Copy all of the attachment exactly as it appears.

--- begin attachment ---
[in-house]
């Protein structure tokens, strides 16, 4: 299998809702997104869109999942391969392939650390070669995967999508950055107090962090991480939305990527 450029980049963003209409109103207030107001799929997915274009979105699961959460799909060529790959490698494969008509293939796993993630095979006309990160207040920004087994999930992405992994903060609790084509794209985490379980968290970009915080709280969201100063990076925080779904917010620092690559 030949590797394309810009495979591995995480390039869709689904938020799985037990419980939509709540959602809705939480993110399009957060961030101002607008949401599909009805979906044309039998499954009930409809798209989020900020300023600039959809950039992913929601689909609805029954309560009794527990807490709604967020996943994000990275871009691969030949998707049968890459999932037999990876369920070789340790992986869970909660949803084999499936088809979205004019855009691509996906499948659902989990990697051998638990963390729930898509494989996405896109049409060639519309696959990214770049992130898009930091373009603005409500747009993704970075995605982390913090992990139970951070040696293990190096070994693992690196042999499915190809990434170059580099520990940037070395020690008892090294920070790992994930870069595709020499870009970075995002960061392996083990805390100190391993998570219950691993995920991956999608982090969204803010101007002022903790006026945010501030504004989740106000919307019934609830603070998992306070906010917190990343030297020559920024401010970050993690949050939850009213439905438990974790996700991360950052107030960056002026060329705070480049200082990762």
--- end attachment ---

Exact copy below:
[in-house]
């Protein structure tokens, strides 16, 4: 299998809702997104869109999942391969392939650390070669995967999508950055107090962090991480939305990527 450029980049963003209409109103207030107001799929997915274009979105699961959460799909060529790959490698494969008509293939796993993630095979006309990160207040920004087994999930992405992994903060609790084509794209985490379980968290970009915080709280969201100063990076925080779904917010620092690559 030949590797394309810009495979591995995480390039869709689904938020799985037990419980939509709540959602809705939480993110399009957060961030101002607008949401599909009805979906044309039998499954009930409809798209989020900020300023600039959809950039992913929601689909609805029954309560009794527990807490709604967020996943994000990275871009691969030949998707049968890459999932037999990876369920070789340790992986869970909660949803084999499936088809979205004019855009691509996906499948659902989990990697051998638990963390729930898509494989996405896109049409060639519309696959990214770049992130898009930091373009603005409500747009993704970075995605982390913090992990139970951070040696293990190096070994693992690196042999499915190809990434170059580099520990940037070395020690008892090294920070790992994930870069595709020499870009970075995002960061392996083990805390100190391993998570219950691993995920991956999608982090969204803010101007002022903790006026945010501030504004989740106000919307019934609830603070998992306070906010917190990343030297020559920024401010970050993690949050939850009213439905438990974790996700991360950052107030960056002026060329705070480049200082990762």